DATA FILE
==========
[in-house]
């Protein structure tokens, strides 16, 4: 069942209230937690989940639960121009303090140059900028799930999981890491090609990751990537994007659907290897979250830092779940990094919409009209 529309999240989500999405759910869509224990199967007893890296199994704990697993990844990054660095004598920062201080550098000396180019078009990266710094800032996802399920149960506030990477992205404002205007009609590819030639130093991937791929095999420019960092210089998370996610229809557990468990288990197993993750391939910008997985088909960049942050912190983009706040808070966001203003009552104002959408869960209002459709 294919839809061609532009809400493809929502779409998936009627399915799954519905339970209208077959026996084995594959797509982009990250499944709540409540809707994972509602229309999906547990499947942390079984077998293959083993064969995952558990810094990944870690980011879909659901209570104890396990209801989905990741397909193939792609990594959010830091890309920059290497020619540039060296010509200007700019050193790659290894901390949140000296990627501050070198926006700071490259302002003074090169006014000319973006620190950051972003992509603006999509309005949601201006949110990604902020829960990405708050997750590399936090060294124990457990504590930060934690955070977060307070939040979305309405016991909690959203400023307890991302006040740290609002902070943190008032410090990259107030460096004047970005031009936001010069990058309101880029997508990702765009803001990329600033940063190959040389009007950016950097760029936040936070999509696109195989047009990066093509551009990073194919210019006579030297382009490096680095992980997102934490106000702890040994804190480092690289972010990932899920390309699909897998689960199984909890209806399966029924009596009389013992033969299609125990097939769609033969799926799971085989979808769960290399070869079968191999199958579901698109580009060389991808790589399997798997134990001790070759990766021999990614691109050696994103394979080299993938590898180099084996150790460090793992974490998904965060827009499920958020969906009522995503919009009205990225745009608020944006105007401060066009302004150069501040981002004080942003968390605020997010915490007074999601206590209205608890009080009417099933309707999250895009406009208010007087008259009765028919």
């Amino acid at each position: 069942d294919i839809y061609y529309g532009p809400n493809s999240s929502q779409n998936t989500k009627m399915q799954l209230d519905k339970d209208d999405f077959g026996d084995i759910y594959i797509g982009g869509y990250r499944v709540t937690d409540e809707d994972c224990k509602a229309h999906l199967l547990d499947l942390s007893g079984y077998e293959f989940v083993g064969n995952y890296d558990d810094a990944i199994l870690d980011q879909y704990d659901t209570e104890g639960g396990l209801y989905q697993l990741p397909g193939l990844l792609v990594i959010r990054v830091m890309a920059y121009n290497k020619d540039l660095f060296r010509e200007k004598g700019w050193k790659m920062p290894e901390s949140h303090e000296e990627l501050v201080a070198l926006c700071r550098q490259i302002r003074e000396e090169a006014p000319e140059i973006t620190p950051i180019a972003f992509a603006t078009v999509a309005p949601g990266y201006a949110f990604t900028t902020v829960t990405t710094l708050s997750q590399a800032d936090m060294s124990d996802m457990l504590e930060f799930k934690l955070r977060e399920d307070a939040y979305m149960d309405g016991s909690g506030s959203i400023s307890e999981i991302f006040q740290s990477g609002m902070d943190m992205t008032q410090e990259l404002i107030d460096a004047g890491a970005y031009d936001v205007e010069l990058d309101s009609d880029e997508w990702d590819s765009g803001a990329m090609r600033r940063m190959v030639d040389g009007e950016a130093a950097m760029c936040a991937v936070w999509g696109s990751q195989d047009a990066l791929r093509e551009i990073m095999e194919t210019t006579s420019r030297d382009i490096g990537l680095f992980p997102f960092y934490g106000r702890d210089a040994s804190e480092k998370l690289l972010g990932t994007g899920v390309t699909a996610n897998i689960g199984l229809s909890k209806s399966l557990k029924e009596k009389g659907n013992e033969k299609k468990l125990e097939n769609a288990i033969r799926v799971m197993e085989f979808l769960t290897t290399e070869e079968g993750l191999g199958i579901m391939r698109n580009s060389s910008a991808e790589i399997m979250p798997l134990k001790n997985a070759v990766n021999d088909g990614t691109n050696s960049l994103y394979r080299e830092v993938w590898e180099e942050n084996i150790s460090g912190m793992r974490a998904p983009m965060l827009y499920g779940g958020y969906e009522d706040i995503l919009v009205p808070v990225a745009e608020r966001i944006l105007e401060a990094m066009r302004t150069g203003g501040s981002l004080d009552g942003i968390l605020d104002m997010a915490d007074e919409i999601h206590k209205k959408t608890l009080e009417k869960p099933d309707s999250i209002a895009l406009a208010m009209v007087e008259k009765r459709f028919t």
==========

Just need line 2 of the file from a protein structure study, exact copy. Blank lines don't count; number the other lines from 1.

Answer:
């Protein structure tokens, strides 16, 4: 069942209230937690989940639960121009303090140059900028799930999981890491090609990751990537994007659907290897979250830092779940990094919409009209 529309999240989500999405759910869509224990199967007893890296199994704990697993990844990054660095004598920062201080550098000396180019078009990266710094800032996802399920149960506030990477992205404002205007009609590819030639130093991937791929095999420019960092210089998370996610229809557990468990288990197993993750391939910008997985088909960049942050912190983009706040808070966001203003009552104002959408869960209002459709 294919839809061609532009809400493809929502779409998936009627399915799954519905339970209208077959026996084995594959797509982009990250499944709540409540809707994972509602229309999906547990499947942390079984077998293959083993064969995952558990810094990944870690980011879909659901209570104890396990209801989905990741397909193939792609990594959010830091890309920059290497020619540039060296010509200007700019050193790659290894901390949140000296990627501050070198926006700071490259302002003074090169006014000319973006620190950051972003992509603006999509309005949601201006949110990604902020829960990405708050997750590399936090060294124990457990504590930060934690955070977060307070939040979305309405016991909690959203400023307890991302006040740290609002902070943190008032410090990259107030460096004047970005031009936001010069990058309101880029997508990702765009803001990329600033940063190959040389009007950016950097760029936040936070999509696109195989047009990066093509551009990073194919210019006579030297382009490096680095992980997102934490106000702890040994804190480092690289972010990932899920390309699909897998689960199984909890209806399966029924009596009389013992033969299609125990097939769609033969799926799971085989979808769960290399070869079968191999199958579901698109580009060389991808790589399997798997134990001790070759990766021999990614691109050696994103394979080299993938590898180099084996150790460090793992974490998904965060827009499920958020969906009522995503919009009205990225745009608020944006105007401060066009302004150069501040981002004080942003968390605020997010915490007074999601206590209205608890009080009417099933309707999250895009406009208010007087008259009765028919």